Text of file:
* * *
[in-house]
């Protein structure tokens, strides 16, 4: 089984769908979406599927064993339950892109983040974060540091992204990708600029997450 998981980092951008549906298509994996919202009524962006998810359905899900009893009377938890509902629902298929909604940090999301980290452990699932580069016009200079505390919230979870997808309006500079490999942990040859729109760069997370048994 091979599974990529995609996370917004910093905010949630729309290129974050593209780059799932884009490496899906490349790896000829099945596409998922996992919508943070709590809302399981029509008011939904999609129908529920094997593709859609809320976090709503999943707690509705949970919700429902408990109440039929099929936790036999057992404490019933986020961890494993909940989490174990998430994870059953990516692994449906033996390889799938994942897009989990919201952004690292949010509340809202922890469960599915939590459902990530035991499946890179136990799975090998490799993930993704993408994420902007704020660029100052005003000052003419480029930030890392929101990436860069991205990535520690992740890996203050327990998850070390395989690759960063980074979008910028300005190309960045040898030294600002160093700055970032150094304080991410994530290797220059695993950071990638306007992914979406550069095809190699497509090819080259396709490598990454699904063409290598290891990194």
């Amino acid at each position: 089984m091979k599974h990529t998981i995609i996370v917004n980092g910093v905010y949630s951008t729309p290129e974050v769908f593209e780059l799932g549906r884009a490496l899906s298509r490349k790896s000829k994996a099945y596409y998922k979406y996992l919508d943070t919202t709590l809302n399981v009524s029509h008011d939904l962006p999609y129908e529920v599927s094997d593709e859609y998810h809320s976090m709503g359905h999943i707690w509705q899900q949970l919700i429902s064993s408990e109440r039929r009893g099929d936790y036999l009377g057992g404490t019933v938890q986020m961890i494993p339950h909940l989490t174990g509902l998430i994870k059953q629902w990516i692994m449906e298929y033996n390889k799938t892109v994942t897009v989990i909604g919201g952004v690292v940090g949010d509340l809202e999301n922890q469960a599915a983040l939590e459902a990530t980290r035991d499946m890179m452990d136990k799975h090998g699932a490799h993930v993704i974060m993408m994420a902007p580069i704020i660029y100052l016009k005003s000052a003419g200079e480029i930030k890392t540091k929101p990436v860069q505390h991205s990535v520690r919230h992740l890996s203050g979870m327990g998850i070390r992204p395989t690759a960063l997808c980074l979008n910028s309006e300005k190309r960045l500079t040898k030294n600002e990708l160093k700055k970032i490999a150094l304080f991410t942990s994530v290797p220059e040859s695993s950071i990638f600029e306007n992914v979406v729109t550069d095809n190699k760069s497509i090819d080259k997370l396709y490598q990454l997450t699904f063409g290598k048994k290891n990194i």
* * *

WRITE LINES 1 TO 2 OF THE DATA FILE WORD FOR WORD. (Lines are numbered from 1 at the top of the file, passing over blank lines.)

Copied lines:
[in-house]
């Protein structure tokens, strides 16, 4: 089984769908979406599927064993339950892109983040974060540091992204990708600029997450 998981980092951008549906298509994996919202009524962006998810359905899900009893009377938890509902629902298929909604940090999301980290452990699932580069016009200079505390919230979870997808309006500079490999942990040859729109760069997370048994 091979599974990529995609996370917004910093905010949630729309290129974050593209780059799932884009490496899906490349790896000829099945596409998922996992919508943070709590809302399981029509008011939904999609129908529920094997593709859609809320976090709503999943707690509705949970919700429902408990109440039929099929936790036999057992404490019933986020961890494993909940989490174990998430994870059953990516692994449906033996390889799938994942897009989990919201952004690292949010509340809202922890469960599915939590459902990530035991499946890179136990799975090998490799993930993704993408994420902007704020660029100052005003000052003419480029930030890392929101990436860069991205990535520690992740890996203050327990998850070390395989690759960063980074979008910028300005190309960045040898030294600002160093700055970032150094304080991410994530290797220059695993950071990638306007992914979406550069095809190699497509090819080259396709490598990454699904063409290598290891990194």